As Ramaswamy will note in his speech, the president enjoys broad statutory authority to prescribe rules for the civil service. Biden does it all the time. His former boss, President Barack Obama, did so routinely. So did Biden’s predecessor and leading political rival, former President Donald Trump.
“President Trump used this authority to issue an executive order directly amending previously enacted agency regulations, and Presidents from Harry Truman to Barack Obama have similarly amended the civil service rules by executive order as well,” Ramaswamy writes in his white paper.
Trump issued Schedule F, an executive order that reclassifies tens of thousands of the 2 million federal employees as at-will workers who could more easily be fired.
Biden did away with the executive order. Trump and others have vowed to bring it back.
Ramaswamy cites Franklin v. Massachusetts and Collins v. Yellen, noting the U.S. Supreme Court held that the presidential exercise of such authority is unrestricted by the Administrative Procedures Act (APA).
“This finding makes sense because the APA was designed to protect the governed from unconstitutional overreach of the federal government, not federal employees from their employer,” Ramaswamy’s white paper states.
Democrats and their Big Labor allies have pointed to “for cause” job protections for federal employees, insisting they keep them from being fired in the absence of specific evidence of wrongdoing. Ramaswamy, however, said it is notable that such protections do not protect federal employees from an executive order implementing a mass layoff that would eliminate a significant number of jobs at once.
A “reduction in force” or mass layoff of federal employees is only subject to 60-day notice requirements and federal order-of-retention rules.
“The statute gives the power to effectuate such reductions to the Office of Personnel Management (OPM), and the OPM rules give the power to effectuate reductions in force to individual administrative agency heads – not the President,” Ramaswamy’s white paper asserts.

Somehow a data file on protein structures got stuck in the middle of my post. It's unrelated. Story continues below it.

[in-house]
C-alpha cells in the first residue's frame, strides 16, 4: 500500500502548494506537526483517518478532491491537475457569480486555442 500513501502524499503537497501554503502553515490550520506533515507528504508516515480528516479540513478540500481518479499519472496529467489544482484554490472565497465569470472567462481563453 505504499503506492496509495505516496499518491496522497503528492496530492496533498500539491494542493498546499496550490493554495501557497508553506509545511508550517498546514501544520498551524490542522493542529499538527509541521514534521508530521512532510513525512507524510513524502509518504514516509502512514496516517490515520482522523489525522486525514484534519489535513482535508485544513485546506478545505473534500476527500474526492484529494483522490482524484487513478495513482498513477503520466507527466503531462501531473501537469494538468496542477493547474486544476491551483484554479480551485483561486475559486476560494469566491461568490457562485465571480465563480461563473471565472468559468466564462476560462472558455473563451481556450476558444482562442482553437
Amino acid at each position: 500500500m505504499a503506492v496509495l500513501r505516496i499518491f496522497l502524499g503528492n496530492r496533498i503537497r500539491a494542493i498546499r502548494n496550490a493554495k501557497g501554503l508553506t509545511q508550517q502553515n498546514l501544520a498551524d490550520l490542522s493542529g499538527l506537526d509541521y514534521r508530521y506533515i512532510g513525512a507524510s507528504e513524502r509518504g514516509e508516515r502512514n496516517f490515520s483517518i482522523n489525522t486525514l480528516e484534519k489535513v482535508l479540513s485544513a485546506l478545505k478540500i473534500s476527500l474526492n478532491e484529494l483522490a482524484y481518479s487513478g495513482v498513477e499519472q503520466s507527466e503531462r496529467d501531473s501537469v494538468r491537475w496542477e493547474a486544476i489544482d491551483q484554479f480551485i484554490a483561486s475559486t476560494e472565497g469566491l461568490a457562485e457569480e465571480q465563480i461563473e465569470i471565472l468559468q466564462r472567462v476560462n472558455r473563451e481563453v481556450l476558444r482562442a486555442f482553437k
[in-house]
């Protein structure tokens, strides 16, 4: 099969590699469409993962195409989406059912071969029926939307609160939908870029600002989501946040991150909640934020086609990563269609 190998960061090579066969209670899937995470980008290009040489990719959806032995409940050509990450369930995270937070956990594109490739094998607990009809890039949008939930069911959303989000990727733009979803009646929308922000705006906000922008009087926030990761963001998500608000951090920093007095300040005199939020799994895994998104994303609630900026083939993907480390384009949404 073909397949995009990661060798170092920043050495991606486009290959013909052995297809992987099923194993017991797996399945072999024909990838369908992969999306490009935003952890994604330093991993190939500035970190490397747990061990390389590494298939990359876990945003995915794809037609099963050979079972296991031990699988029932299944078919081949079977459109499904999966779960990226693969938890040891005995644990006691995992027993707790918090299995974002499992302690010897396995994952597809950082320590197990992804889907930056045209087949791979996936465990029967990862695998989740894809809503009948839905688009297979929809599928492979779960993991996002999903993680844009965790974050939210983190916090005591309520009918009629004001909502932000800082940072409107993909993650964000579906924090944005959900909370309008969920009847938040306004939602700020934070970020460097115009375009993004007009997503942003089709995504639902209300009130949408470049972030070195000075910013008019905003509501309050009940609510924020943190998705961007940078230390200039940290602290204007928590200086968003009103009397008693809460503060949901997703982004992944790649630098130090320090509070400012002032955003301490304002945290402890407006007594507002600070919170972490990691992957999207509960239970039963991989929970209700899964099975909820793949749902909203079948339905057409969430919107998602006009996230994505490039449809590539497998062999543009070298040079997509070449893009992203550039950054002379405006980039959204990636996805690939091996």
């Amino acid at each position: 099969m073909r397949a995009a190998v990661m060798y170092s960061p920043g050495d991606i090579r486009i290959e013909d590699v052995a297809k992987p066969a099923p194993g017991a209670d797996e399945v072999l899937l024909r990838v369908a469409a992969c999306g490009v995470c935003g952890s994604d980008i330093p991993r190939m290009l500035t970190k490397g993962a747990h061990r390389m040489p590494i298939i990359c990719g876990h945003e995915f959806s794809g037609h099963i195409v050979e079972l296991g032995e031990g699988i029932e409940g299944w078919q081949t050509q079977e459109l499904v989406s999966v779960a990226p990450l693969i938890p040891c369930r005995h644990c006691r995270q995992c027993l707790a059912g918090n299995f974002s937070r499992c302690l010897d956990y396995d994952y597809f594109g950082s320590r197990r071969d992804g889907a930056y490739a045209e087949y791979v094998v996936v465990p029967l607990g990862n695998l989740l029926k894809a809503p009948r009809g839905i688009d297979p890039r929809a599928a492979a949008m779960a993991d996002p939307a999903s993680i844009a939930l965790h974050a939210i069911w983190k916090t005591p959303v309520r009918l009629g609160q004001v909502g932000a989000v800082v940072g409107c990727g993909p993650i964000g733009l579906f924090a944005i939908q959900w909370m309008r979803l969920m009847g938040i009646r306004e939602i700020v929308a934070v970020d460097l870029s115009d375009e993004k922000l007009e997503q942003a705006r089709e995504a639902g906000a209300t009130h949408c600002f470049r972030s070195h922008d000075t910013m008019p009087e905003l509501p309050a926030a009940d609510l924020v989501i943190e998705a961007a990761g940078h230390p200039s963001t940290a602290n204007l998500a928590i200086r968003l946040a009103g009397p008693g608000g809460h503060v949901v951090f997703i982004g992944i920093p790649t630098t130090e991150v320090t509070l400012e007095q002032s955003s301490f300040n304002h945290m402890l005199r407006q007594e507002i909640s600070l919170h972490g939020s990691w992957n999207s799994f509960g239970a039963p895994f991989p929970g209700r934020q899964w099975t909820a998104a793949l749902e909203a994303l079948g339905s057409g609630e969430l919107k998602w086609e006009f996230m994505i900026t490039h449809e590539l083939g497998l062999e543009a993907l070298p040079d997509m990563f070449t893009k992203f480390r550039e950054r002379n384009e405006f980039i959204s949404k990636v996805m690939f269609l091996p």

That’s why it’s critical, the candidate says, for a president to appoint agency heads who are prepared to issue mass layoffs at the direction of the president. Should an agency head refuse to cooperate, Ramaswamy said the president can assume the power to issue mass layoffs by overriding OPM rules through the exercise of statutory power to “prescribe rules governing the competitive service.”
Ramaswamy’s speech promises to be a strong defense of the president’s authority to significantly diminish ever-expanding big government at the federal level.
“Conservatives have long been frustrated by an expansive and unaccountable federal administrative state, but the good news is that the democratically elected leader of the executive branch is already empowered by Congress to dramatically reduce the size and scope of sprawling federal agencies,” Ramaswamy is expected to conclude in his speech. “The missing element is a U.S. President who reads the law carefully and is prepared to act accordingly.”
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M.D. Kittle is the National Political Editor for The Star News Network.
Photo “Vivek Ramaswamy” by Gage Skidmore. CC BY-SA 2.0.